*SAT Math For Dummies®

Table of Contents


About This Book

Conventions Used in This Book

Foolish Assumptions

How This Book Is Organized

Part I: Making Plans for This SATurday: An Overview of SAT Math

Part II: Did They Really Cover This Stuff in School? A Review of Math Skills

Part III: Your Problems Are Solved! SAT Problem-Solving Techniques

Part IV: Practice Makes Perfect: SAT Math Practice Tests

Part V: The Part of Tens

Icons Used in This Book

Where to Go from Here

Part I: Making Plans for This SATurday: An Overview of SAT Math

Chapter 1: SAT Math Basics

Getting an Overview of the SAT Math Sections

Knowing What’s In: The Math You Need for the SAT

Calculating with arithmetic questions

Doing the algebra shuffle

Go figure: Doing geometry

Working with functions and coordinate geometry

Rounding up some grab-bag skills

Knowing What’s Out: A Few Topics Not Covered on the SAT

Building Your Problem-Solving Skills

Solving word problems

Figuring out which tools to use

Chapter 2: Testing 1-2-3: SAT Math Test-Taking Skills

Knowing Both Types of SAT Math Questions

Answering multiple-choice questions

Responding to grid-in questions

Focusing on the Fine Print

Taking note of the Notes: General assumptions

Regarding the Reference Information: Facts and formulas

Getting the Timing Right

Calculating Your Way to Success: Calculators and the SAT

Choosing an acceptable calculator

Reviewing what you should absolutely, positively know how to do on your calculator

Considering other things that are good to know how to do on your calculator

Taking calculations step by step

Knowing the right time to use your calculator

Putting the Flash Back in Flash Cards

Using flash cards effectively

Deciding what to put on flash cards

Part II: Did They Really Cover This Stuff in School? A Review of Math Skills

Chapter 3: The Numbers Game: Arithmetic Review

Maintaining Your Integrity with Integers

Doing Some Digital Computing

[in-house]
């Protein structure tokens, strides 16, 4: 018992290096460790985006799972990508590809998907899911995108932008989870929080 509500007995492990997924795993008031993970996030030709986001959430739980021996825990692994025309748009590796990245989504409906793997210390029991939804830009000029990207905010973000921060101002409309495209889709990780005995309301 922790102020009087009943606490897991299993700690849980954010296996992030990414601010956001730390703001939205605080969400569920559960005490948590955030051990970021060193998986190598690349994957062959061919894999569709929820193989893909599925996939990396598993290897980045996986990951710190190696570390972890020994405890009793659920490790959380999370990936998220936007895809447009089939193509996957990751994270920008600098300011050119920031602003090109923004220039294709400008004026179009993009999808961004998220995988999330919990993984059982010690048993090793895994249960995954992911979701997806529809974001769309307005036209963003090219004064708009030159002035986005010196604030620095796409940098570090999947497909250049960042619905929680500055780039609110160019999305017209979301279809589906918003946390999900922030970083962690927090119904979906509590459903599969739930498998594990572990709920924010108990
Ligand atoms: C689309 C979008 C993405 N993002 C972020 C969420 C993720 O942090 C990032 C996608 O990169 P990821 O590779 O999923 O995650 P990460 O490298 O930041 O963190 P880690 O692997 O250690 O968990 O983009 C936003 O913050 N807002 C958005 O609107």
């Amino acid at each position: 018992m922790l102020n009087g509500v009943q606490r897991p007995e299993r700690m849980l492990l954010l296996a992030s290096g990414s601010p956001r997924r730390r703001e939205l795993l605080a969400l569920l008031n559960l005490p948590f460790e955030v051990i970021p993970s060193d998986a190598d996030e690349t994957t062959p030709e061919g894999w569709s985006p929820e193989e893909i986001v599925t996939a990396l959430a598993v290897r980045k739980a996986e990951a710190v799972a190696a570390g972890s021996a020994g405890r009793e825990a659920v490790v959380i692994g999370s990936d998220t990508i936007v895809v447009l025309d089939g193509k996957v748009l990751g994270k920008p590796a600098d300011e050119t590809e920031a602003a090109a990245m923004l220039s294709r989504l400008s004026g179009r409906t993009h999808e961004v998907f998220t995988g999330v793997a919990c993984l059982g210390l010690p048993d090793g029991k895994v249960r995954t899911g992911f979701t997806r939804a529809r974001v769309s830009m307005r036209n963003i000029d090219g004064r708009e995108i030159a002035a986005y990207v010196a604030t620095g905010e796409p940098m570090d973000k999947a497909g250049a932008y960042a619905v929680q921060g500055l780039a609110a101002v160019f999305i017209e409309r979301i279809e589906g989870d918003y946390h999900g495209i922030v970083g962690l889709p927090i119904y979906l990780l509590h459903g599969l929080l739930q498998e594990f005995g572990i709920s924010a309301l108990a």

The Space Between: Using Number Lines

Dividing and Conquering: Understanding Divisibility, Factors, and Multiples

Testing for divisibility

Factoring in knowledge of factors

Multiplying your understanding of multiples

Understanding Percents

Converting between percents and decimals

Increasing your score (and decreasing your stress) with percent increase/decrease problems

Ratios: Making Comparisons

Treating ratios as fractions

Proportions: Crossing paths with equal ratios

Feeling Powerful with Exponents and Getting Rooted with Roots

Squaring up your knowledge of squares and square roots

Evaluating expressions with exponents and roots

Fractional bases: Raising fractions to powers

Fractional exponents: Combining powers and roots

Practice Problems for Arithmetic Review

Solutions to Practice Problems

Chapter 4: Return of the X-Men: Reviewing Algebra

Knowing the Algebra You Forgot to Remember

Vocab: A few choice words about algebra

It is written: Knowing some algebra shorthand

Expressing Yourself with Algebraic Expressions

Can I get your number? The value of evaluation

Knowing the simple truth about simplifying

Taking the fear out of factoring

Finding a Balance with Algebraic Equations

A lonely letter: Isolating the variable

Doing away with fractions: Cross-multiplying to solve rational equations

Factoring to solve quadratic equations

Solving equations that have exponential variables

Solving equations with radicals (roots)

Positive thoughts: Feeling confident with absolute value

Solving Problems with More Than One Variable

Solving an equation in terms of other variables

Solving equations with extra variables

Solving a system of equations

Solving Inequalities

Solving basic inequalities

Solving inequalities with absolute value

Symbol Secrets: Working with New Notations

Practice Problems for Algebra

Solutions to Practice Problems

Chapter 5: Picture Perfect: Reviewing Geometry

Working All the Angles

Crossing over with vertical angles

Supplementary angles: Doing a one-eighty

Going ninety: Right angles and complementary angles

Making matches: Parallel lines and corresponding angles

Sum of the angles in a triangle

Putting Triangles to the Test

Touching base on the area of a triangle

Keeping right triangles cornered

Side shows: The triangle inequality

Getting familiar looks: Congruent and similar triangles

Going for Four: Quadrilaterals




Rolling Along with Circles

From center stage: Radius and diameter

Finding the area of a circle

Getting around to the circumference

Not quite full circle: Finding arc length

Touching on tangent lines

Solidifying Your Understanding of Solid Geometry

Volume of a rectangular solid

Volumes of a cylinder

Pyramids and cones

Improving Your Geometric Perception

Getting your head around rotations

Adding a dimension: Getting other views of 3-D objects

Folding in information about surfaces

Practice Problems for Geometry

Solutions to Practice Problems

Chapter 6: Functions and Coordinate Geometry

Knowing How Mathematical Functions Function

Understanding the basic idea of a function

Solving functions with an input-output table

Using function notation

Functioning within certain limits: Finding the domain and the range

Coordinating Your Grasp of Coordinate Geometry

Getting to the point

Lining things up

Feeling inclined to measure slope

Graphing Linear Functions

Quadratic Functions

Solving quadratic equations

Graphing quadratic functions

Transformations: Moving and Flipping Graphs

Reflecting on reflections

Shift happens: Moving left, right, up, or down